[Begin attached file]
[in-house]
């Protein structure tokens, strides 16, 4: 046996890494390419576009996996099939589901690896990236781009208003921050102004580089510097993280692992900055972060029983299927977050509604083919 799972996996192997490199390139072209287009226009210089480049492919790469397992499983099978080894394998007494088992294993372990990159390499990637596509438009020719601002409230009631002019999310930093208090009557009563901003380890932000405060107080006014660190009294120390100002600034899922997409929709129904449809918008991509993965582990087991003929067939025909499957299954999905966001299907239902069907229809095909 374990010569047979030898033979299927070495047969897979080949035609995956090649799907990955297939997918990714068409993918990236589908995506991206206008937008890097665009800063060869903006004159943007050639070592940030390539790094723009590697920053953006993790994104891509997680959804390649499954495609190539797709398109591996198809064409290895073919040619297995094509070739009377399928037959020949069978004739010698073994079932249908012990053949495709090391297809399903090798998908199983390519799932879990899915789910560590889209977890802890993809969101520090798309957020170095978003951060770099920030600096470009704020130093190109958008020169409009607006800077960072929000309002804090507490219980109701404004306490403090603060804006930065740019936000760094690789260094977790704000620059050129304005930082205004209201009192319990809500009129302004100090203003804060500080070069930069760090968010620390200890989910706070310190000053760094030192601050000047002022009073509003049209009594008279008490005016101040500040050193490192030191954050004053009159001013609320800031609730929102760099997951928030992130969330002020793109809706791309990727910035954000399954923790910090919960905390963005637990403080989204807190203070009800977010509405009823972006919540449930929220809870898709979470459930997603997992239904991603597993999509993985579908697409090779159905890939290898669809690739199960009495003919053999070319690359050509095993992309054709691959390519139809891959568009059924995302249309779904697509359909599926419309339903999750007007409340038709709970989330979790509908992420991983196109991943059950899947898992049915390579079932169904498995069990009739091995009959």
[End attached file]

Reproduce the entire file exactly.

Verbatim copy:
[in-house]
């Protein structure tokens, strides 16, 4: 046996890494390419576009996996099939589901690896990236781009208003921050102004580089510097993280692992900055972060029983299927977050509604083919 799972996996192997490199390139072209287009226009210089480049492919790469397992499983099978080894394998007494088992294993372990990159390499990637596509438009020719601002409230009631002019999310930093208090009557009563901003380890932000405060107080006014660190009294120390100002600034899922997409929709129904449809918008991509993965582990087991003929067939025909499957299954999905966001299907239902069907229809095909 374990010569047979030898033979299927070495047969897979080949035609995956090649799907990955297939997918990714068409993918990236589908995506991206206008937008890097665009800063060869903006004159943007050639070592940030390539790094723009590697920053953006993790994104891509997680959804390649499954495609190539797709398109591996198809064409290895073919040619297995094509070739009377399928037959020949069978004739010698073994079932249908012990053949495709090391297809399903090798998908199983390519799932879990899915789910560590889209977890802890993809969101520090798309957020170095978003951060770099920030600096470009704020130093190109958008020169409009607006800077960072929000309002804090507490219980109701404004306490403090603060804006930065740019936000760094690789260094977790704000620059050129304005930082205004209201009192319990809500009129302004100090203003804060500080070069930069760090968010620390200890989910706070310190000053760094030192601050000047002022009073509003049209009594008279008490005016101040500040050193490192030191954050004053009159001013609320800031609730929102760099997951928030992130969330002020793109809706791309990727910035954000399954923790910090919960905390963005637990403080989204807190203070009800977010509405009823972006919540449930929220809870898709979470459930997603997992239904991603597993999509993985579908697409090779159905890939290898669809690739199960009495003919053999070319690359050509095993992309054709691959390519139809891959568009059924995302249309779904697509359909599926419309339903999750007007409340038709709970989330979790509908992420991983196109991943059950899947898992049915390579079932169904498995069990009739091995009959």